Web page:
POP WILL EAT ITSELF Anti Nasty League
Album two of the second phase of the vastly reconfigured Pop Will Eat Itself.. and second albums are notoriously difficult. Is this the same band? (No) Is it any good? (Mostly). Would you recognise this as the band that made 1989's “This Is The Day”. (No.). Continuing the baton laid by the 1994 “Dos Dedos Mis Amigos”, and followed through by 2011's controversial “New Noise Designed By A Sadist”, this, self-released, self-made, self-everything shows Pop Will Eat Itself are 100% independent without a second of debate.
The new lineup, made of sole remaining member Graham Crabb, and the new recruits in Mary Byker, Tim Muddiman, Jason Bowld, and Davey Bennett look act, and sound like a Pop Will Eat Itself (but as the cliché goes), but is it PWEI? Well... clearly, this is Crabb's ship, and on the basis of listening to the record alone, I'm not sure some of the members contributed anything audible – the rhythms sounds very mechanic in production, and not like a live human drummer. Of course, Bowld is a human drum machine, but I'm not sure I can hear him.Davey Bennett on bass might be on this, but again, I'm not sure -there's bass certainly, but it sounds like a sequencer more than a human. The most obvious human input aside from Crabb is Mary Byker, who vocally struts and spars with Crabb in the double-head-vocal approach PWEI perfected in their initial run.
What “Anti Nasty League” does do, clearly and obviously, is eschew any established route : it's a self-created universe, and unlike the vast majority of modern music, it's about something. The words matter, and here Crabb + Co. are declaring war on the mediocre and selfish nature of modern society, from the opening 1-2 punch of “21st Century English Civil War” and “They Can't Take What You Won't Let Them Have.”, born in the lasting and permanent resentment created by the impossible dream that You Can Be What You Want To Be.. But Only if You Work Even Harder. The eternal carrot of security versus the vicious stick of austerity. Humans pitted against each other in infinite war for supremacy of basic needs whilst the incredibly prosperous laugh at those of us in ordinary lives.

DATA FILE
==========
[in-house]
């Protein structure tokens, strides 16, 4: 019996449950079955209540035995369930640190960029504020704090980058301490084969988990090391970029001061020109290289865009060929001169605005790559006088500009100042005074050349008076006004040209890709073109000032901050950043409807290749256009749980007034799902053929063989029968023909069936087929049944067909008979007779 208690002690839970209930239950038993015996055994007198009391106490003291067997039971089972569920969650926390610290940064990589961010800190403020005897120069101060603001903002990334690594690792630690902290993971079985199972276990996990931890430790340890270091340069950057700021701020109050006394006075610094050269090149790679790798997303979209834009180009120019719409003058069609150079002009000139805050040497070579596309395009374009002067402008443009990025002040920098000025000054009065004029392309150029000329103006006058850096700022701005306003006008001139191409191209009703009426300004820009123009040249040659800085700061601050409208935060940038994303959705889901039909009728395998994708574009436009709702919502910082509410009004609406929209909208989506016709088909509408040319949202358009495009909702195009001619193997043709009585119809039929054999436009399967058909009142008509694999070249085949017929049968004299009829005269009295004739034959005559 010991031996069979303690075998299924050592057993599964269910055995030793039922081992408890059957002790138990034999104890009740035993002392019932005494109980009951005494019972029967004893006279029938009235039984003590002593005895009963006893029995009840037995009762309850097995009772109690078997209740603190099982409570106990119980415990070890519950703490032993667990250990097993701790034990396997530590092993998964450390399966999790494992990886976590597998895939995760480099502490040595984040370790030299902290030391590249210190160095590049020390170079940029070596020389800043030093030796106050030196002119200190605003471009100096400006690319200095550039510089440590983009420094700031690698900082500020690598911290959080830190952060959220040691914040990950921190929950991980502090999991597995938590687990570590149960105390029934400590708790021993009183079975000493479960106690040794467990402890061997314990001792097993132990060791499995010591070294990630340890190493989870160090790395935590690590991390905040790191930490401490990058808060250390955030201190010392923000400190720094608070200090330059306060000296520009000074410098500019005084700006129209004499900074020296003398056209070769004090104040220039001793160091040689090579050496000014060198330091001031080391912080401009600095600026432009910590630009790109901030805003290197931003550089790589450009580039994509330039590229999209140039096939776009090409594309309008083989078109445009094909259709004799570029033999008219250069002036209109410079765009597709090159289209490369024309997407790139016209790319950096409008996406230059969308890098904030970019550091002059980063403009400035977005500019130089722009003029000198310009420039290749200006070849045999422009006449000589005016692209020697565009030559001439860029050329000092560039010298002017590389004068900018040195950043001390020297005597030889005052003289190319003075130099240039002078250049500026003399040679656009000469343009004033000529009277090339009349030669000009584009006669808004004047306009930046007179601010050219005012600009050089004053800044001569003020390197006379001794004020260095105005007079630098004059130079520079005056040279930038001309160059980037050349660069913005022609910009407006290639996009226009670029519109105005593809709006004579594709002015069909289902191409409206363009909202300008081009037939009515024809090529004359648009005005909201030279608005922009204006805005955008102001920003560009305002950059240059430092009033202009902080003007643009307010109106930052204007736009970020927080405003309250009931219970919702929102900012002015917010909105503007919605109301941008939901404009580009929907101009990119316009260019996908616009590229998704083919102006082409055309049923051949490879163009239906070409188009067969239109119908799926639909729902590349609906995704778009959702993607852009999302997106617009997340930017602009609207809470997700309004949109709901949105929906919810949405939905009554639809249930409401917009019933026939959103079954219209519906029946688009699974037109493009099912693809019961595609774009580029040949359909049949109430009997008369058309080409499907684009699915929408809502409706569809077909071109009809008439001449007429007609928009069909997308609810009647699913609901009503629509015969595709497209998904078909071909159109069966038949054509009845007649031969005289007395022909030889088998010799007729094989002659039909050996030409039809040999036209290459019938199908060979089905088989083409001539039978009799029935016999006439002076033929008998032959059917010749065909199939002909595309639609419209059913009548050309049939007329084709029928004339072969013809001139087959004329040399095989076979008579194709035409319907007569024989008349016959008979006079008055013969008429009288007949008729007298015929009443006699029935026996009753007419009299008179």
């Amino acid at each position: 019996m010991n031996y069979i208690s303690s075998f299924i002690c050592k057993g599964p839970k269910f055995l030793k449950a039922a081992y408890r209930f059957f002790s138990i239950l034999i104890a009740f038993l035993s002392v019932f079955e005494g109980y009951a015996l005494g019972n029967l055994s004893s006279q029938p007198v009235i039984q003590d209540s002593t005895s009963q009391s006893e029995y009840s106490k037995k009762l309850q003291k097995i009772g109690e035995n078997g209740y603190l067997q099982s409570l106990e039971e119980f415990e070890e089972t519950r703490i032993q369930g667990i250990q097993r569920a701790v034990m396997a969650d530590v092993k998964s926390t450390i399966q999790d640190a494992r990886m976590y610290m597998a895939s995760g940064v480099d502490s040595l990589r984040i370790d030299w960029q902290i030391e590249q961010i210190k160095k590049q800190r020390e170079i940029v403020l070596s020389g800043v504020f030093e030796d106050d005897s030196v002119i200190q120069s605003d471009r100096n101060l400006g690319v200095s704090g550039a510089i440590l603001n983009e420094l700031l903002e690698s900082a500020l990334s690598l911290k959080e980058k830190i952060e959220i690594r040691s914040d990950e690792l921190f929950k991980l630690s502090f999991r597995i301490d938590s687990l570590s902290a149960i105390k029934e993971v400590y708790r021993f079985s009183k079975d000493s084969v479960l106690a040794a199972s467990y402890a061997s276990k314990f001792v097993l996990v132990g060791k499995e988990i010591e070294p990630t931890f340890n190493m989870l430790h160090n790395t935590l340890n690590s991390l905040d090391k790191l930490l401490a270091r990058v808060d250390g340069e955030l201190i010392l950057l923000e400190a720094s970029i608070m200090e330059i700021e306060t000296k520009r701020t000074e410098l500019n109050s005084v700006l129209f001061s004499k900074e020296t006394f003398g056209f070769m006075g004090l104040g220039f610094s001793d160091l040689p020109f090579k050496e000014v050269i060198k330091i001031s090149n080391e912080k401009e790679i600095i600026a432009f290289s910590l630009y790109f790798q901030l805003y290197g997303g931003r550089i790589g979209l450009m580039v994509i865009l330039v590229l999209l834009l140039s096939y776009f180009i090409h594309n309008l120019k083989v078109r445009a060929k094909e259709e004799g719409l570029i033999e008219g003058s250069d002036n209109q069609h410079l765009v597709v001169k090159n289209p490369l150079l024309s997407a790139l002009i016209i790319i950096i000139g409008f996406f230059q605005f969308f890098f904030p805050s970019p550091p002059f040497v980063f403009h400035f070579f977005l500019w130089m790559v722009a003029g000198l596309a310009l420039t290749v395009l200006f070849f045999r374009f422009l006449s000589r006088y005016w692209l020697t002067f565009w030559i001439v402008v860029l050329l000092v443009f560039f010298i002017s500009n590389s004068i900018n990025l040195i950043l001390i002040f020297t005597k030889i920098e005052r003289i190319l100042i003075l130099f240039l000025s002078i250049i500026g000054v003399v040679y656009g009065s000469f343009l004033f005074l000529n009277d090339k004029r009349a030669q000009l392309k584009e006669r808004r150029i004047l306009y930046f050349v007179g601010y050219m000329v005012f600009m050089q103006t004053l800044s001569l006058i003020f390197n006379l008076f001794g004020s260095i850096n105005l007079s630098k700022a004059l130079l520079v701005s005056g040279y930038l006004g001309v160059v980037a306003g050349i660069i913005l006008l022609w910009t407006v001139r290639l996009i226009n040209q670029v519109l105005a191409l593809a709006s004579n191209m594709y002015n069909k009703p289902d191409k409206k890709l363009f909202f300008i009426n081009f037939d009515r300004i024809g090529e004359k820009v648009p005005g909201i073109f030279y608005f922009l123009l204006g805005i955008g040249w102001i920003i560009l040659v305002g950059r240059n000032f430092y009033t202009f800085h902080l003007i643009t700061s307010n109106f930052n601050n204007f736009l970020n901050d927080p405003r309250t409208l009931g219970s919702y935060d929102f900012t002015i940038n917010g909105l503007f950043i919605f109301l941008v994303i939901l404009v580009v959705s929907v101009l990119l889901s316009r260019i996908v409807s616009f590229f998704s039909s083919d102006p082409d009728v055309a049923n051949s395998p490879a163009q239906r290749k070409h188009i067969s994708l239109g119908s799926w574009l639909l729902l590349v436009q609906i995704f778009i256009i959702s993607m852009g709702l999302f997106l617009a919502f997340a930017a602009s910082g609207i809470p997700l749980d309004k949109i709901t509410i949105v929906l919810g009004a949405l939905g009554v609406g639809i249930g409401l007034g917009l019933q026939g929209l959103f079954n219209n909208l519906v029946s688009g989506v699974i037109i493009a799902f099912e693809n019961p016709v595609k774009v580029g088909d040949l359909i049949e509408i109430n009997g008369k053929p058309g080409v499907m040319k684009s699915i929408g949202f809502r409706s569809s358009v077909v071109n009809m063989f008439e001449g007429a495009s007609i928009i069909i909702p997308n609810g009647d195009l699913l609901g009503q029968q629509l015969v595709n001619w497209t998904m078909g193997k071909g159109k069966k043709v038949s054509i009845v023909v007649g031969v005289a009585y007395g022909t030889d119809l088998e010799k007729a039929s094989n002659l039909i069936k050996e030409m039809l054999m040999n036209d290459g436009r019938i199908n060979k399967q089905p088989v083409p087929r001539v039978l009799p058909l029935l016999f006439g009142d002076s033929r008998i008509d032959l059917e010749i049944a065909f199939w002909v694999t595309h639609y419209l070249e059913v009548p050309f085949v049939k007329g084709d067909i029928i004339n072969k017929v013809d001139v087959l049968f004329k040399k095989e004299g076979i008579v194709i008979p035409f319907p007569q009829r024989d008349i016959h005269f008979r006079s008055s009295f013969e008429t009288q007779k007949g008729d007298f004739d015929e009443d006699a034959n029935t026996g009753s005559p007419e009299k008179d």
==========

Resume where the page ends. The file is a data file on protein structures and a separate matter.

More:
That's what this world needs – and hasn't got. A compelling, articulate, voice in music, film, art, that thoroughly exposes and humiliates the cruelty of modern society. This is part of the resistance : and it is embarrassing to the younger generation who - in popular culture at least - seem to have no valid voice to challenge the status quo. Art should confront, not comfort.
No matter how good this, it lacks a certain spark : the lively and powerful sense of blood running through the veins, the sense – intangible – of people in a room making this noise together. It sounds, well, a little bit of a home-studio creation, made seperately and skilfully stitched into a whole. The humour. I miss the pop-culture references, and sense of playfulness that characterised their earlier records. This new version of Pop Will Eat Itself are very very good, but they are a bit dour, a bit too serious. And some of them – namely “Angry Man's Deathbed” - don't really seem like live classics. Late runner “Watch The Bitch Blow” is the best of the bunch, sounding like a bunch of guys in a room making a racket, reminiscent of the best moments of their later, heavier original incarnation, around 1994-1996.
They're not bad, at all, but would be seen as the not the best album of the classic era – and there's the rub. No band can escape it's past and sometimes what was eclipses what is. In this case, it's by no means, the best Pop Will Eat Itself album at all, but a solid late-era contribution. But would I become a fan if I heard this? Would I love this? Probably not. Good, not great.
Still knocks the living shit out of certain other bands, though.